Response times to emergencies can vary

Students often notice when emergency vehicles arrive on campus and wonder what prompted them. But most do not realize what occurs behind the scenes when a student needs medical attention.

Principal Rick Fleming said the reaction to an emergency could vary. 

“Every situation is different,” Fleming said. “That’s why we ask anytime there’s a crisis situation that the teacher call the front office, which immediately calls us on our walkies. Then we call the nurse and the [school resource officer]. We all meet there as quickly as we can, usually within a matter of minutes. And then we can assess whether EMS needs to be called or whether that student is just having some kind of reaction to something.”

While teachers receive training for these situations, Fleming said their protocols consist of stabilizing the student until help arrives.

“Our teachers are trained to handle emergencies,” he said. “Most notably, they’re trained to handle classroom interruptions, not necessarily medical emergencies. We rely heavily on the nurse because she has the medical training.”

School nurse Debbie O’Connor said parents have a major role in decision-making.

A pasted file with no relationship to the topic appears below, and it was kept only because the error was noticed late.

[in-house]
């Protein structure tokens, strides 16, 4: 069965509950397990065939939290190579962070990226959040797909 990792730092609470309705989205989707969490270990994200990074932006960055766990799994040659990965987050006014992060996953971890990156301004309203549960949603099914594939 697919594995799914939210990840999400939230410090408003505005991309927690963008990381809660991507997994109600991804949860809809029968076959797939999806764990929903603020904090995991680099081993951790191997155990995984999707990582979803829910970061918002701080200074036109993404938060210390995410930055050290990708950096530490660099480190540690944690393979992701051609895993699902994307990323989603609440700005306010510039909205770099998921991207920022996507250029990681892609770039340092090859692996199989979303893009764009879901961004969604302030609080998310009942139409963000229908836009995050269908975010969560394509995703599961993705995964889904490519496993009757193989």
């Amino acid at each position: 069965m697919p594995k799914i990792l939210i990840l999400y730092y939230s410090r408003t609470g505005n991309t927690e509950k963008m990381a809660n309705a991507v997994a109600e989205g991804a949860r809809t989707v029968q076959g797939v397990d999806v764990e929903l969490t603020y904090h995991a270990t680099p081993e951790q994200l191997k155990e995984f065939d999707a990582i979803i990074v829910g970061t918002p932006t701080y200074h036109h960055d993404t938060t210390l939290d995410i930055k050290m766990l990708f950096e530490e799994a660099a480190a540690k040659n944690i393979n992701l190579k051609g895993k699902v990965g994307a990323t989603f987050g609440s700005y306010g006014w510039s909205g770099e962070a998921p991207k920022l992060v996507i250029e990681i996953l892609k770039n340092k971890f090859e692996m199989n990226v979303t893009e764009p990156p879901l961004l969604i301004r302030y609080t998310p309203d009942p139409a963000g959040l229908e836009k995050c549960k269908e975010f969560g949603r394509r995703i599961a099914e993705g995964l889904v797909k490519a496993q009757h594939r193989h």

“Once we hear a child got hurt, we have to call the parents immediately,” O’Connor said. “If they don’t want 911 called, they have to come in, take the child and figure out what to do.”

If called to campus, O’Connor said Emergency Medical Services determines the next steps. 

“We more or less keep the child calm and stable until we figure out what we’re going to do,” she said. “Once EMS gets there, we step back and they take over the situation. They decide if the child should go to the hospital or if it’s OK to stay. Nine times out of 10 they’re going to go to the hospital.”

Registrar Leslie Kellner said EMS is efficient when aiding students.

“It’s really quick,” Kellner said. “Our security office has a direct link to the [emergency department]. So they’re actually faster than even dialing 911.”

Kellner said these procedures are especially necessary during large-scale situations, such as last year’s bomb threat.

“That was a real emergency,” she said. “If someone had a medical emergency being out in the heat and away from food and whatever the case could be, [emergency vehicles] were right there. However, [O’Connor] and I were checking in on all the students that we knew that might have a medical problem, like if they had [diabetes].”

That was not the only occasion in which emergency services arrived on campus. On Oct. 14, a student needed immediate medical attention and transportation to the hospital. Junior Mattie Menzie said the staff’s response was slower than expected. 

“When students left to alert administration, it did take [the staff] a while to get there,” Menzie said. “If it’s a really urgent situation, it needs to be quick and effective. Students should know that if they’re ever in that situation that they’re going to be taken care of.”

Nonetheless, Fleming said students’ safety remains the school’s top priority.

“[The response] happens very quickly,” he said. “When you’re talking about a medical situation, every second counts.”

By Rhea Sinha